On Wednesday I spoke on a panel — or more properly, a fishbowl — about feminism at my school’s community time (held once a week for an hour-and-a-half) in advance of our winter seminar the week before school starts again in January, which will be on the topic of feminist theology and practice. Also on the panel were a faculty member (a man) and two fourth-year students (a man and a woman).
We each had four minutes (!), and I was super nervous, in part because I still don’t know the community very well, and I am just not sure where people are on feminism (yes, I know). In the end, I felt that it went really well. It was such an important experience for me personally, since, as I’ve been sharing, I’ve been having a hard time with the very painful misogyny in many of the texts that we’re studying. It felt great to have my say, to share my worldview. Which is, of course, the essence of feminism.
These are the questions that I was asked to respond to, and following that is what I said (slighted edited from notes into a more readable format, and including a few sentences I had to cut on the spot in the interests of time).
1. What does feminism mean to you?
-What is your working definition of feminism/feminist practice?
-How did you arrive at this conception of feminism?
-How is feminism lived out in your life? Your relationships? Your work? Your Jewish practice?
2. Why is it important for Hebrew College, as a community, to be talking about feminism?
My feminist practice works towards the liberation of all marginalized people, not just women. I have unerring commitment to intersectionality: The patriarchy perpetuates not just sexism but lots of other -isms/privilege: racism, ableism, cisgenderism, heteronormativism, homophobia, transphobia, classism, etc. The identity of an oppressed person is not just shaped by gender.
Essentially, our world is perfectly suited to educated, wealthy, straight, white, able-bodied, cisgendered men, and there are way more people who are not that. This means that a very small group of people have power and privilege. I’d like to create a world that is suited to all people.
I can’t walk away from misogyny, so I can’t walk away from feminism. And I won’t walk away from feminism, because it is the only defense I have in world that is hostile to me – not the other way around.
I’ve never taken a women’s studies or feminist theory class. In fact, I spent my college years doing just about the opposite, studying classics (ancient Greek and Latin texts). The definition above was forged in the fires of the rape crisis center where I worked as a hotline counselor and hospital advocate for seven years; I received extensive training before I started and ongoing training as I continued to volunteer. I answered crisis calls on a 24-hour hotline, and I went to the hospital when patient identified as a sexual assault survivor. (For simplicity, I will be talking about survivors as women, but I want to acknowledge that women are not at all the only people who are raped.)
I understand the phenomenon of sexual assault in a feminist context: that is, rape is about power and control, and not desire or libido. It is perhaps the most violent manifestation of patriarchy, and it is a direct result of the “rape culture” in which we live.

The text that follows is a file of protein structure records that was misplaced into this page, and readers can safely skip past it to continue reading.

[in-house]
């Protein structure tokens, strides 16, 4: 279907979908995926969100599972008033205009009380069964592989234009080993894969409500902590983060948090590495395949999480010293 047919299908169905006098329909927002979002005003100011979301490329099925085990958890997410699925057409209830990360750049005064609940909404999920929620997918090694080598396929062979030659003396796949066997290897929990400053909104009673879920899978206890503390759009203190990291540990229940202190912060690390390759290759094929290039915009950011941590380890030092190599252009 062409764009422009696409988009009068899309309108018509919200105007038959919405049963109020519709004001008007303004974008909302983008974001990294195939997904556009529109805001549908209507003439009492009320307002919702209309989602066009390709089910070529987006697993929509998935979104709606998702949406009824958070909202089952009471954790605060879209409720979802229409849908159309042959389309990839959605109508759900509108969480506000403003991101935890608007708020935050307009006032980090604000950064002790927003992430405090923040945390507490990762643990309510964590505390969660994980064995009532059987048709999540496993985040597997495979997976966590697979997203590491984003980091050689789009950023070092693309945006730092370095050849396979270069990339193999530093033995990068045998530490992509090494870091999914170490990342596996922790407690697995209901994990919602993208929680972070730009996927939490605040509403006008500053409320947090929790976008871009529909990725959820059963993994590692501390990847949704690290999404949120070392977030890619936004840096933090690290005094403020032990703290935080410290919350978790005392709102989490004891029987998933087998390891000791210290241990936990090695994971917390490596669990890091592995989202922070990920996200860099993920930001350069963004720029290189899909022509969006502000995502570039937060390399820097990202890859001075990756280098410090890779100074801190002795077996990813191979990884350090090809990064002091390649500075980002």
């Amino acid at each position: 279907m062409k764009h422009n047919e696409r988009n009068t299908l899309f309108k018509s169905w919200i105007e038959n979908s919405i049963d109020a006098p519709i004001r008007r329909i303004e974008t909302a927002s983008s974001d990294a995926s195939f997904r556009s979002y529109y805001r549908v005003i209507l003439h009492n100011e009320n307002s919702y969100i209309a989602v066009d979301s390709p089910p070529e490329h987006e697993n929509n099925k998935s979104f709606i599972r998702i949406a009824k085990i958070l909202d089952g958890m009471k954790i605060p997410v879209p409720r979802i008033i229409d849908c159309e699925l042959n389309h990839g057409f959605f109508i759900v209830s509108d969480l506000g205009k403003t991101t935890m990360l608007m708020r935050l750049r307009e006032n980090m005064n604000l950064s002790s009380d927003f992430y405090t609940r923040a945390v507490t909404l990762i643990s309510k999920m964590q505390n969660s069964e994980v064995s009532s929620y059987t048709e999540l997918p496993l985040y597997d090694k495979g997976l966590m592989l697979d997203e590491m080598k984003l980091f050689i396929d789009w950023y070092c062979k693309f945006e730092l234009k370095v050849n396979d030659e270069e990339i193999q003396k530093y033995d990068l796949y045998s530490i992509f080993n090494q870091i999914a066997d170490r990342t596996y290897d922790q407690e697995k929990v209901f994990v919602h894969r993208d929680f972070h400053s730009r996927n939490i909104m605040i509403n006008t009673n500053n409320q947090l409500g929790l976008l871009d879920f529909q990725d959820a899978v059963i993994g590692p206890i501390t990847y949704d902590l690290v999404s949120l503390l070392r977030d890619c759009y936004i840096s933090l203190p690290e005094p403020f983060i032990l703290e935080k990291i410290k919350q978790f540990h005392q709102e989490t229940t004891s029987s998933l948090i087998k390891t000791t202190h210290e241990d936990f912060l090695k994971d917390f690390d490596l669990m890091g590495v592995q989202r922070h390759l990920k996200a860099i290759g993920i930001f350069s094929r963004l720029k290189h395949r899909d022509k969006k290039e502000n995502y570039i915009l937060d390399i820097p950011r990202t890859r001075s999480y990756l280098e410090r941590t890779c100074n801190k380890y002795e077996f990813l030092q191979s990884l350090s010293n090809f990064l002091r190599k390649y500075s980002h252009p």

Rape culture is set of beliefs that encourages male sexual aggression and supports violence against women; it views sexual violence as a fact of life, when in fact what we think of as immutable is an expression of values and views that can change. In addition to its the part it plays in the lives of women, rape culture also narrowly circumscribes men’s roles.
A few examples: rape culture is 1 in 33 men and 1 in 6 women being sexually assaulted in their lifetimes; rape culture is encouraging women to take self-defense as though that is the only solution required to prevent rape; rape culture is the claim that sex workers can’t be raped; rape culture is the threat of being raped in prison being an acceptable deterrent to committing crime; rape culture is tasking women with the burden of not getting raped and failing to admonish men not to rape; rape culture is refusing to acknowledge that the only thing a person can do to avoid being raped is never to be in the same room as a rapist.
My feminist practice is based on the principle that the personal is political. Just to give two examples: I listen. I know precisely my experience of sexism, but that does not mean that I know what it’s like to be queer, or a person of color, or disabled, or any number of things. It behooves me to check my privilege and to listen and to accept as true others’ telling of their experiences
And on the flip side: I tell my story. As an excellent web resource says, “Because women’s stories aren’t told, it’s incumbent upon female feminists to tell their own stories, to fill that void, to be unrepentant and loquacious raconteurs every chance we get, to talk about our bodies, our struggles, our triumphs, our needs, our lives in every aspect. It’s our obligation to create a cacophony with our personal narratives, until there is a constant din that translates into equality, into balance.”
Finally, why is it important for Hebrew College, as a community, to be talking about feminism? Because we’re still asking that question.